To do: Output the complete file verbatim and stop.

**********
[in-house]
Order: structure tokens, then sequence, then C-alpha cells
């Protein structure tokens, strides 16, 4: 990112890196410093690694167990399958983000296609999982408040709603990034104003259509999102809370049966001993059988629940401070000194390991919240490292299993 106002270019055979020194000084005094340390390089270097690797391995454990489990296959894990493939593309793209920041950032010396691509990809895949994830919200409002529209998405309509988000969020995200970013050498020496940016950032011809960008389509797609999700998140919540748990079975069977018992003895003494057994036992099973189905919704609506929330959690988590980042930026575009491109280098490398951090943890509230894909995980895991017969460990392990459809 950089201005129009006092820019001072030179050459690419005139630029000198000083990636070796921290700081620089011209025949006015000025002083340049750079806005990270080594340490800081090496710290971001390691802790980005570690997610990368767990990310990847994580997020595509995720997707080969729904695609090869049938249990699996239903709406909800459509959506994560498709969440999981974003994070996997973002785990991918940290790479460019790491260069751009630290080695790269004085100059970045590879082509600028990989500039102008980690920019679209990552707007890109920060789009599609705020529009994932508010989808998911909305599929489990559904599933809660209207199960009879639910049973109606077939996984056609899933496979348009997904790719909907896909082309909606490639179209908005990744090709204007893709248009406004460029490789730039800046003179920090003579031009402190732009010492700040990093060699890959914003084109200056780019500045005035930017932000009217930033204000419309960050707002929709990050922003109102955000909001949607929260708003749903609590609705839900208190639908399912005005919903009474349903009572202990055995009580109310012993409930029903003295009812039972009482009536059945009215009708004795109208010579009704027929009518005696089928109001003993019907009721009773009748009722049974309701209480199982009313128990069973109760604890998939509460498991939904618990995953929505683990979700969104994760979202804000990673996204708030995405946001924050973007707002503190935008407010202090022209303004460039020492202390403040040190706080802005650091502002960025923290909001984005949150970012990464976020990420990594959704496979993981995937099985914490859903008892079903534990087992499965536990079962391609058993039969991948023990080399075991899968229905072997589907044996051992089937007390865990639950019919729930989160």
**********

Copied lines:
[in-house]
Order: structure tokens, then sequence, then C-alpha cells
């Protein structure tokens, strides 16, 4: 990112890196410093690694167990399958983000296609999982408040709603990034104003259509999102809370049966001993059988629940401070000194390991919240490292299993 106002270019055979020194000084005094340390390089270097690797391995454990489990296959894990493939593309793209920041950032010396691509990809895949994830919200409002529209998405309509988000969020995200970013050498020496940016950032011809960008389509797609999700998140919540748990079975069977018992003895003494057994036992099973189905919704609506929330959690988590980042930026575009491109280098490398951090943890509230894909995980895991017969460990392990459809 950089201005129009006092820019001072030179050459690419005139630029000198000083990636070796921290700081620089011209025949006015000025002083340049750079806005990270080594340490800081090496710290971001390691802790980005570690997610990368767990990310990847994580997020595509995720997707080969729904695609090869049938249990699996239903709406909800459509959506994560498709969440999981974003994070996997973002785990991918940290790479460019790491260069751009630290080695790269004085100059970045590879082509600028990989500039102008980690920019679209990552707007890109920060789009599609705020529009994932508010989808998911909305599929489990559904599933809660209207199960009879639910049973109606077939996984056609899933496979348009997904790719909907896909082309909606490639179209908005990744090709204007893709248009406004460029490789730039800046003179920090003579031009402190732009010492700040990093060699890959914003084109200056780019500045005035930017932000009217930033204000419309960050707002929709990050922003109102955000909001949607929260708003749903609590609705839900208190639908399912005005919903009474349903009572202990055995009580109310012993409930029903003295009812039972009482009536059945009215009708004795109208010579009704027929009518005696089928109001003993019907009721009773009748009722049974309701209480199982009313128990069973109760604890998939509460498991939904618990995953929505683990979700969104994760979202804000990673996204708030995405946001924050973007707002503190935008407010202090022209303004460039020492202390403040040190706080802005650091502002960025923290909001984005949150970012990464976020990420990594959704496979993981995937099985914490859903008892079903534990087992499965536990079962391609058993039969991948023990080399075991899968229905072997589907044996051992089937007390865990639950019919729930989160």